"IP cases have been of particular interest to the court over the last few years and, with some issues still in development, Gorsuch could tilt the balance of the court."

Auvil is quick to add that the withdrawal doesn’t mean that IP is not important to the Trump administration, but rather that the new regime feels that the overall trade pact was not beneficial to US interests.

Trump has also sparked fears over the future of the North American Free Trade Agreement (NAFTA).

The president’s plan to renegotiate the treaty with Canada and Mexico is a “very fraught decision”, says Rich.

According to Rich, the 23-year-old treaty provided the backdrop to the TPP as well as bilateral trade agreements.

“NAFTA had already lifted barriers and increased IP protection, but seeking renegotiation will mean getting rid of this security net,” he says.

Filling in the blanks

Stepping into the shoes of the late Justice Antonin Scalia at the US Supreme Court is Judge Neil Gorsuch, who takes up the ninth position.

Nominated on the last day of January, Gorsuch currently serves as chief judge at the US Court of Appeals for the Tenth Circuit and has some experience in IP.

According to the Law Theories blog, Gorsuch has decided seven trademark, four copyright and three trade secret cases.

“This nomination will not fundamentally change the balance of the court,” explains Rich. “Scalia was conservative so the nomination will more or less maintain the status quo.”

Clark adds that IP cases have been of particular interest to the court over the last few years and, with some issues still in development, Gorsuch could tilt the balance of the court, one way or another.

“Most have predicted that Gorsuch will likely rule as Scalia would have done. However, it will be very difficult to predict at this time how he may rule on IP issues even if he applies the same philosophy as Justice Scalia,” says Clark.

Another recent selection by Trump is Robert Lighthizer as the new US Trade Representative (USTR).

Lighthizer, who would replace Michael Froman, previously served as deputy USTR during the Ronald Reagan administration and currently serves as a partner at the Washington offices of law firm Skadden, Arps, Slate, Meagher & Flom.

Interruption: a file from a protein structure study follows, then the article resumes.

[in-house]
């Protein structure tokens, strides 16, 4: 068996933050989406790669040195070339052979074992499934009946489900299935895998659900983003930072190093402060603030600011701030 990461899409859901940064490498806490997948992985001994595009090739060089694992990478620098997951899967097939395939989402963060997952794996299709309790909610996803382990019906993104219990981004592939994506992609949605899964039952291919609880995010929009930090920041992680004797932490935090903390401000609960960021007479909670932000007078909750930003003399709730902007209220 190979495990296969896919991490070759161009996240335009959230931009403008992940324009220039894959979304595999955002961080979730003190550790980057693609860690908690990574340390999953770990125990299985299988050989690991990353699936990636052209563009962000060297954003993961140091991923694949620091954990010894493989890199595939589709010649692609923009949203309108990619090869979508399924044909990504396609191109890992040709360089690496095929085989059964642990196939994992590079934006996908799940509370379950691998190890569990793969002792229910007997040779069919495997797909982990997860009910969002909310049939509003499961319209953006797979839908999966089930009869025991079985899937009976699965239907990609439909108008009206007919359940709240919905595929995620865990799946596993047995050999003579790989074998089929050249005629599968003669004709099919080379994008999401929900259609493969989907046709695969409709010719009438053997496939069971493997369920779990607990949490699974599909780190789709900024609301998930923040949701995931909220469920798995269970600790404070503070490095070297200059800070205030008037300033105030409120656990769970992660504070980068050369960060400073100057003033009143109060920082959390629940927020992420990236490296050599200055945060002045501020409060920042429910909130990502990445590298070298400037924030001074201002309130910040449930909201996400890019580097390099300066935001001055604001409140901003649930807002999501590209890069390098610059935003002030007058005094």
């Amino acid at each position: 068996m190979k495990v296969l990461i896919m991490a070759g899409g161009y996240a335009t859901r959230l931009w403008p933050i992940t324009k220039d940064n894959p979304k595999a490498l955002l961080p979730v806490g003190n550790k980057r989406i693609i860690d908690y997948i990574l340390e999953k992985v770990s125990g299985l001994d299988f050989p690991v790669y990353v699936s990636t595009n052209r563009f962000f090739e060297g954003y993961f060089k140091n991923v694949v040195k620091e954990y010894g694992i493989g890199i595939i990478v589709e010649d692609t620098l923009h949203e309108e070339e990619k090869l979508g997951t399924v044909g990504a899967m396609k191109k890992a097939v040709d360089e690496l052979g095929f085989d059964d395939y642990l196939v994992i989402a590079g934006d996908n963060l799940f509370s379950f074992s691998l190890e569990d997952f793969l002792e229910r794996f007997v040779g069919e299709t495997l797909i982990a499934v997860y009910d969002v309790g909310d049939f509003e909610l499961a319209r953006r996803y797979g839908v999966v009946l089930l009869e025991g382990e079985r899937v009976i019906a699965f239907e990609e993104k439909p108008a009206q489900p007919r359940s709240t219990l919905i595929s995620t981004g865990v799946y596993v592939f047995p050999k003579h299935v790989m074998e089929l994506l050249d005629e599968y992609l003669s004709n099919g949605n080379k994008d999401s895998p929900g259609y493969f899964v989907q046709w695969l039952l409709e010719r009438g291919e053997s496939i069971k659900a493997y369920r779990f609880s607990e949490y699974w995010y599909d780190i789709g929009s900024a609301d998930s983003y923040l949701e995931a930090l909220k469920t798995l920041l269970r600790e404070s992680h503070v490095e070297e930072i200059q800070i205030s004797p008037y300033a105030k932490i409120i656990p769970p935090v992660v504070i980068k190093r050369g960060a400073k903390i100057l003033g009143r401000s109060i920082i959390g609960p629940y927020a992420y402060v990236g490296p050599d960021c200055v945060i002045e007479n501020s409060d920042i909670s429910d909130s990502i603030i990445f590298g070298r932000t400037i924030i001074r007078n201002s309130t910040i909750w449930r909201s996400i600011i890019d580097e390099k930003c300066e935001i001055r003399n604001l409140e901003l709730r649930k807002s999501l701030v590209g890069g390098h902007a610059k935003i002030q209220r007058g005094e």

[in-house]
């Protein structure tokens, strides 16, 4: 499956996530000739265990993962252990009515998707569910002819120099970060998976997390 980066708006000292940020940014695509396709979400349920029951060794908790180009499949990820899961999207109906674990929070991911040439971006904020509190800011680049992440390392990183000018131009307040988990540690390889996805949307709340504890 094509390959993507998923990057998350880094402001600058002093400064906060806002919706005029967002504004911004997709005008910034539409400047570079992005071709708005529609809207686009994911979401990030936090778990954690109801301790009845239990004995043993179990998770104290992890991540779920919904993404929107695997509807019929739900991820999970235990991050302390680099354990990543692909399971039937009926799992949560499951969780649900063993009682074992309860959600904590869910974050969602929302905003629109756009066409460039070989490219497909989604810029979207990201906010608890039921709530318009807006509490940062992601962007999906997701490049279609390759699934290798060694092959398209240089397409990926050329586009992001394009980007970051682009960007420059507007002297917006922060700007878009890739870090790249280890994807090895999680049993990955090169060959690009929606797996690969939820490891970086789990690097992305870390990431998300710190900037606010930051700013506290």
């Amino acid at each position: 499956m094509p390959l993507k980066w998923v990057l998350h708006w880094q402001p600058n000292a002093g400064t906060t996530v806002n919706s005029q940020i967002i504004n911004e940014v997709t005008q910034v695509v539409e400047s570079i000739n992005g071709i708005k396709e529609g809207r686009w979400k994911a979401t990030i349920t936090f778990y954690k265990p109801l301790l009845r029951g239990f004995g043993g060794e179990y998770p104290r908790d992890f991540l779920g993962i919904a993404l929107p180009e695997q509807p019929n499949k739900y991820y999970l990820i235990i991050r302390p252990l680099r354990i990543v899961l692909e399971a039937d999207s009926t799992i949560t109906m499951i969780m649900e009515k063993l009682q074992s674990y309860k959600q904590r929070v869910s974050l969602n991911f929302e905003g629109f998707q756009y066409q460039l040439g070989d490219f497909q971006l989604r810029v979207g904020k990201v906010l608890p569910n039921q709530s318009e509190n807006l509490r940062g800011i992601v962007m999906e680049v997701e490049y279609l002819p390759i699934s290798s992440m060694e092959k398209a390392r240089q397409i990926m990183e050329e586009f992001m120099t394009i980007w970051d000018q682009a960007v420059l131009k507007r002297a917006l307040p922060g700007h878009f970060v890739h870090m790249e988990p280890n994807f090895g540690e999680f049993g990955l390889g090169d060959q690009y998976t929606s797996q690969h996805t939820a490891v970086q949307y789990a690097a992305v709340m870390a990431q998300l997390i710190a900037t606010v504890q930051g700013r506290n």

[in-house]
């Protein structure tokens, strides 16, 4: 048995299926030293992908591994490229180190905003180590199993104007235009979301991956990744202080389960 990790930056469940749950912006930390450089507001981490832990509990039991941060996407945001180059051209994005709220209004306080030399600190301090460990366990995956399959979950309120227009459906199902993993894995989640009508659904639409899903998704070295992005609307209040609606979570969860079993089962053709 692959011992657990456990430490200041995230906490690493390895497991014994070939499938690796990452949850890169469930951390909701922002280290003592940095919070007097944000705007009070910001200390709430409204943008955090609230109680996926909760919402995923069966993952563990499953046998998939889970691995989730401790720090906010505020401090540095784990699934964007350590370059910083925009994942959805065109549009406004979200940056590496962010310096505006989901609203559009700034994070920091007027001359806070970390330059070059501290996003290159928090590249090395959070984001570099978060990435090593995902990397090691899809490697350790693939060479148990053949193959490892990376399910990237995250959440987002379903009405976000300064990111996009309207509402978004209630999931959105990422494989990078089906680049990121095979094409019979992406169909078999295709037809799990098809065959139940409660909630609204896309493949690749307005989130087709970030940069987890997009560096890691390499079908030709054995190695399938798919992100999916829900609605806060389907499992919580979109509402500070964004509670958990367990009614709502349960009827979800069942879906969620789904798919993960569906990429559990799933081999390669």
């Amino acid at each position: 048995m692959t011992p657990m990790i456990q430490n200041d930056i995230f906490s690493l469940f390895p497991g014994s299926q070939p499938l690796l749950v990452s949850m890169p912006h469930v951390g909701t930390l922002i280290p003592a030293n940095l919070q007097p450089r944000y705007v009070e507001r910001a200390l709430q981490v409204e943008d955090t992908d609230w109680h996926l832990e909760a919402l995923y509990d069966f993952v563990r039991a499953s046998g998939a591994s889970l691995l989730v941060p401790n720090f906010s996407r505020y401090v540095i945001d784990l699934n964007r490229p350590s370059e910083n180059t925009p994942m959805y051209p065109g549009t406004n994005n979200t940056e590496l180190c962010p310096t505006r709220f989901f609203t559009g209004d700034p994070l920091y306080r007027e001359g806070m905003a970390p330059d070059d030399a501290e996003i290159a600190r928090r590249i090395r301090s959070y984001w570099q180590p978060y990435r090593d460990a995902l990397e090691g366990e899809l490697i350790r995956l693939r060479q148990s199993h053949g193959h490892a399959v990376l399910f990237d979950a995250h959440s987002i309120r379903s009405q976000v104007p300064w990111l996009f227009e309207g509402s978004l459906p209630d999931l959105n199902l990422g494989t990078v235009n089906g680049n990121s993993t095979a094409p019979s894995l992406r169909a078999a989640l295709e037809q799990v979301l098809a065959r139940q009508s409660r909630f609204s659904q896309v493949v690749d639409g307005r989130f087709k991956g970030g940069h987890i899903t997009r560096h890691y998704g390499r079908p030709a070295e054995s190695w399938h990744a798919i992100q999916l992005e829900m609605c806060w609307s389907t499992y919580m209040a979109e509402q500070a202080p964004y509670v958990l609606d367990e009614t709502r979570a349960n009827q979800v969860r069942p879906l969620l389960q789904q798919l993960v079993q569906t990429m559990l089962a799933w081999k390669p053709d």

Auvil says: “Lighthizer is going to be the messenger for the administration on trade issues. He’s going to be the new sheriff in town, so to speak, and the sheriff is going to be much tougher on trade issues than in past administrations.”

Wilbur Ross, a billionaire financier, has been nominated as secretary of commerce, while Peter Navarro, a business professor at the University of California, Irvine, was nominated as director of the newly-formed National Trade Council.

Perhaps unsurprisingly, Ross and Navarro co-authored an opinion piece in the Washington Post in September last year explaining that Trump would “renegotiate bad deals” such as NAFTA.

In the piece, they added that Trump would eliminate the trade deficit “not just by cracking down on currency manipulation, IP theft and other mercantilist cheating”, but by negotiating new deals and renegotiating “bad” deals, such as NAFTA.

Clark adds that Ross seems to be “very pro-IP” and that he has made his position clear that R&D is a critical part of strengthening and expanding US companies.

But, as with many other issues, things are still unclear over how much power Trump will devolve to his nominees.

“Trump seems to be more in favour of a protectionist trade policy than some of his nominees, but if they follow his lead, it seems as if the US will be seeking to ensure that American jobs are prioritised over international trade,” says Rich.

Speculation remains around Michelle Lee, the current director of the USPTO.

Rumours have swirled over whether the former Google lawyer will step down, be replaced or retain her role.

Auvil praises Lee, adding that she has a strong reputation from an administration standpoint but that she is a Barack Obama appointee and the current administration has been critical of Obama appointments.

“Under Lee, the office has brought down pendency and delays, and the Patent Trial and Appeal Board was put together under her watch,” says Auvil. “She may be one of a limited number of political appointments that is reappointed.”

Although Trump’s position on IP in the US and abroad seems unclear, only time will tell. 

President Donald Trump, Trans-Pacific Partnership, patent, trademark, copyright, US Patent and Trademark Office, licence, R&D, Alice v CLS Bank,

WIPR